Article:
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Grace Ross: What Physician Assisted Suicide Means to You

Wednesday, October 31, 2012


Grace Ross, GoLocalWorcester MINDSETTER™

I don’t know about you, but the term “Physician-Assisted” conjures in my mind the presence of a doctor overseeing each step in a process. The image of a doctor holding a patient’s hand at bedside. The continuity of care that in the final step either completes the treatment, fulfills the diagnosis, or, perhaps, abandons the treatment for some reason, but wouldn’t leave lethal materials around to be stored or disposed of with no oversight. People will always say it’s people who kill people and not guns that kill people, and yet we know from experience that if we want to track the use of a gun that has been used to kill people, that we need to track it from cradle to grave.

What am I talking about? There’s a misnomer on the ballot for November 6th called “Physician-assisted suicide.” My image that I just played out of physician assistance doesn’t even begin to apply to the law that has been proposed.  There’s so much wriggle-room in this law that you could drive a truck through it.

Here’s the problem. This law does not require an ongoing relationship with a physician – a relationship where the physician would know of a history, say, of depression.. You could shop around, find a physician who will give you the drugs, get a prescription for the drugs without even being assessed by a psychiatrist if the doctor decides you don’t need one, and gives you enough of a narcotic to kill yourself, guaranteed, if you take it in one dose.

But about 35% of folks who have been given these kinds of drugs in other states (where we can track them) don’t even use the drugs. So if 35% of the drugs that are given aren’t even being used, where are they ending up?

These are heavy-duty narcotics, like Secenol; in some places, they give a hundred such pills. You could use them to get high. You could use them to make some money on the side.

My least favorite scenario, since no one makes sure that the drugs are tracked or disposed of properly, is that an adult, a parent, has a terrible accident. In their sense of despair and hopelessness, knowing that they won’t have the money, that their family won’t have the money to care for them through to the possible soon ugly death they might experience, gets turned down  by their physician for these drugs. They then go shopping and finds the physician that will give them to them, without checking or assessing.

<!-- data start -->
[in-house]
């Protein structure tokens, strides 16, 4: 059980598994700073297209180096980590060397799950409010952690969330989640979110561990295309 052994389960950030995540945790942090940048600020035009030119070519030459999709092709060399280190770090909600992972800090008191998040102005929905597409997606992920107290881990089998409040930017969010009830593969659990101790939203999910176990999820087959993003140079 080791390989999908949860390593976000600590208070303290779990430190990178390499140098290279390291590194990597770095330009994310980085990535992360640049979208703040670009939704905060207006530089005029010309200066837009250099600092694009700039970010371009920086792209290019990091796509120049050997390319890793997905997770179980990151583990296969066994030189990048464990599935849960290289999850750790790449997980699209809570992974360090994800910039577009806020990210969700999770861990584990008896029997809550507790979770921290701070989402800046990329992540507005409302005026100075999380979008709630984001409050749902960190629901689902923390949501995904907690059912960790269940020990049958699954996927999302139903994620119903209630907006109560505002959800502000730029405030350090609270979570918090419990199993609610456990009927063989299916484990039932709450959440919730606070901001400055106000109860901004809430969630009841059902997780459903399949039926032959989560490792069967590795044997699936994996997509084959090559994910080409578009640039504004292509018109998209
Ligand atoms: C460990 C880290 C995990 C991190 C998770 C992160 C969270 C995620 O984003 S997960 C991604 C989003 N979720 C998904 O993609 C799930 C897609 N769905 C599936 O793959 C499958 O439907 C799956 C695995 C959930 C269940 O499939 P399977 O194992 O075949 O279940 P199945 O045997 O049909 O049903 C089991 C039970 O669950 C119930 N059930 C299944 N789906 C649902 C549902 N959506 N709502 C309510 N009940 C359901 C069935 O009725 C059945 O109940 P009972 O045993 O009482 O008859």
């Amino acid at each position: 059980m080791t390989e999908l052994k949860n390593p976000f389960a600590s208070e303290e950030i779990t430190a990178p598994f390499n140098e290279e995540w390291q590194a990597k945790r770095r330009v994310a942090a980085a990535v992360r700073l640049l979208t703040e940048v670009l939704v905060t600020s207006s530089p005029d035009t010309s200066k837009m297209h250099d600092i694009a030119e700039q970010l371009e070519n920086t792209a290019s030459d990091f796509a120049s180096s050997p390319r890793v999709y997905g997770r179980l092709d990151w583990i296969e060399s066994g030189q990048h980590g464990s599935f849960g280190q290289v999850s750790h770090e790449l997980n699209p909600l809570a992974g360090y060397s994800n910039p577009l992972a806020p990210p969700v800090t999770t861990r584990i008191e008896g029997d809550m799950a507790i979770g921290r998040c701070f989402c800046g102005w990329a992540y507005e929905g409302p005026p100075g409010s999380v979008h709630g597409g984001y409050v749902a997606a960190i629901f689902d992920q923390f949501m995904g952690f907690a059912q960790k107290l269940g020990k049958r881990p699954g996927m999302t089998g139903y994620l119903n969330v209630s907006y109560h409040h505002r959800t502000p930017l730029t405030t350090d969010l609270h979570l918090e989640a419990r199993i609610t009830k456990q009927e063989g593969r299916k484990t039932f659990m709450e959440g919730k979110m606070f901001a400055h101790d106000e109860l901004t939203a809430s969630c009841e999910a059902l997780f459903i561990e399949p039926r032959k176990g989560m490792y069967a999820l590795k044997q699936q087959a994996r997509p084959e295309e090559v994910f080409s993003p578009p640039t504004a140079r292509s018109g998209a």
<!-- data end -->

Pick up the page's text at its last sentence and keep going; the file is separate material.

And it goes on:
As luck would have it, the love and support of their family gets them through that crisis, and the pills sit in a bottle in the medicine cabinet in the master bedroom. Couple of years later, an ingenious teenager, wandering through the cabinets experimenting with drugs, locates these drugs. Worst case scenario they kill themselves with them without realizing how dangerous they are.  Close to as equally bad, they get addicted to them. Or they take them to a party, where they mix drugs, and a whole bunch of kids take them. Worse than that, they realize what they have in their hands is a quick turnaround, cash cow. They go find themselves somebody willing to buy them and make a bunch of drug connections that we wouldn’t want any of our children to be connected to.

Remember 35% on average go unused and their is no tracking to see what happens to them – this is not a blue moon scenario.

The image in my mind of a miserable, soon-to-die person for whom the lifting of the social stigma of wanting to commit suicide is something that perhaps we can support and applaud. This law does not do that.

Even were we get to avoid the moral questions about whether it’s appropriate to ever take your life, whether the wild inaccuracy of projected prognoses for people could become more predictable, reliable, and scientific aside, this law will not even accomplish what its name suggests.

This is not assistance. This is not the presence of a physician during treatment; it’s not even a guarantee that the physician will really know the patient before they get their prescription. There’s no final destination for a prescription that goes unused. No accountability.

For all of the arguments about legalizing various drugs, and all of the statistics showing that it’s better to regulate most drugs and control them and even make taxes off the legal purchasing of drugs, this legislation, this question would actually take us backwards: it makes drugs that are presently required to be legally controlled, become available in unknown places, in unknown amounts, for those without information, and potentially unsuspecting victims.

Let’s have the public debate.

Let’s inform our legislators.

Let’s really have a fight over what makes sense morally, politically, and ethically as a society.

But let’s not pass this piece of legislation.

It is not about what the term “physician-assisted suicide” conjures for any of us.  We think of the most compassionate, best-case scenario. This legislation will allow for a lot, lot more than that.


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